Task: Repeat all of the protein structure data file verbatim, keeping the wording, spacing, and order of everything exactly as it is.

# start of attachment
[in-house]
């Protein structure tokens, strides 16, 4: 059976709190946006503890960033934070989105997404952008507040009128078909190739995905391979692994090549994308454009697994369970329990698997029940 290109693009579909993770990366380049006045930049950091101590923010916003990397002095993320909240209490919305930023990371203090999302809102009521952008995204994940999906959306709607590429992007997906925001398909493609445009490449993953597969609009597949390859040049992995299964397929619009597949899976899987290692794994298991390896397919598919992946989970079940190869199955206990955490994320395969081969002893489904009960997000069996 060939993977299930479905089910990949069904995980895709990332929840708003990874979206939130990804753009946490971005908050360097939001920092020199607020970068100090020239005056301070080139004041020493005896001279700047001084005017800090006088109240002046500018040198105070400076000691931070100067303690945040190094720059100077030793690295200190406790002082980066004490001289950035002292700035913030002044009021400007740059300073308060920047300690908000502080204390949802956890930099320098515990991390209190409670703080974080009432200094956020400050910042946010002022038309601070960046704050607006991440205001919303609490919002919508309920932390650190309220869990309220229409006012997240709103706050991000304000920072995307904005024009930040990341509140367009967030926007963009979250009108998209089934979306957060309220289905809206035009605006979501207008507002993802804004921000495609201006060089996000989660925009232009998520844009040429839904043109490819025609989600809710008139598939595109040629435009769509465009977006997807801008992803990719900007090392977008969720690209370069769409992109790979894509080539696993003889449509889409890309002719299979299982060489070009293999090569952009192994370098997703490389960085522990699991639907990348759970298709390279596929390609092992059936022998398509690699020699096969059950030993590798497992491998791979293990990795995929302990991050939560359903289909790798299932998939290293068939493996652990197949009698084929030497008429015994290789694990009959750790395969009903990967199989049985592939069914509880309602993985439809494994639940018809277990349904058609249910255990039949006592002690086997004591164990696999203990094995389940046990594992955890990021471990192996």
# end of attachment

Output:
[in-house]
């Protein structure tokens, strides 16, 4: 059976709190946006503890960033934070989105997404952008507040009128078909190739995905391979692994090549994308454009697994369970329990698997029940 290109693009579909993770990366380049006045930049950091101590923010916003990397002095993320909240209490919305930023990371203090999302809102009521952008995204994940999906959306709607590429992007997906925001398909493609445009490449993953597969609009597949390859040049992995299964397929619009597949899976899987290692794994298991390896397919598919992946989970079940190869199955206990955490994320395969081969002893489904009960997000069996 060939993977299930479905089910990949069904995980895709990332929840708003990874979206939130990804753009946490971005908050360097939001920092020199607020970068100090020239005056301070080139004041020493005896001279700047001084005017800090006088109240002046500018040198105070400076000691931070100067303690945040190094720059100077030793690295200190406790002082980066004490001289950035002292700035913030002044009021400007740059300073308060920047300690908000502080204390949802956890930099320098515990991390209190409670703080974080009432200094956020400050910042946010002022038309601070960046704050607006991440205001919303609490919002919508309920932390650190309220869990309220229409006012997240709103706050991000304000920072995307904005024009930040990341509140367009967030926007963009979250009108998209089934979306957060309220289905809206035009605006979501207008507002993802804004921000495609201006060089996000989660925009232009998520844009040429839904043109490819025609989600809710008139598939595109040629435009769509465009977006997807801008992803990719900007090392977008969720690209370069769409992109790979894509080539696993003889449509889409890309002719299979299982060489070009293999090569952009192994370098997703490389960085522990699991639907990348759970298709390279596929390609092992059936022998398509690699020699096969059950030993590798497992491998791979293990990795995929302990991050939560359903289909790798299932998939290293068939493996652990197949009698084929030497008429015994290789694990009959750790395969009903990967199989049985592939069914509880309602993985439809494994639940018809277990349904058609249910255990039949006592002690086997004591164990696999203990094995389940046990594992955890990021471990192996």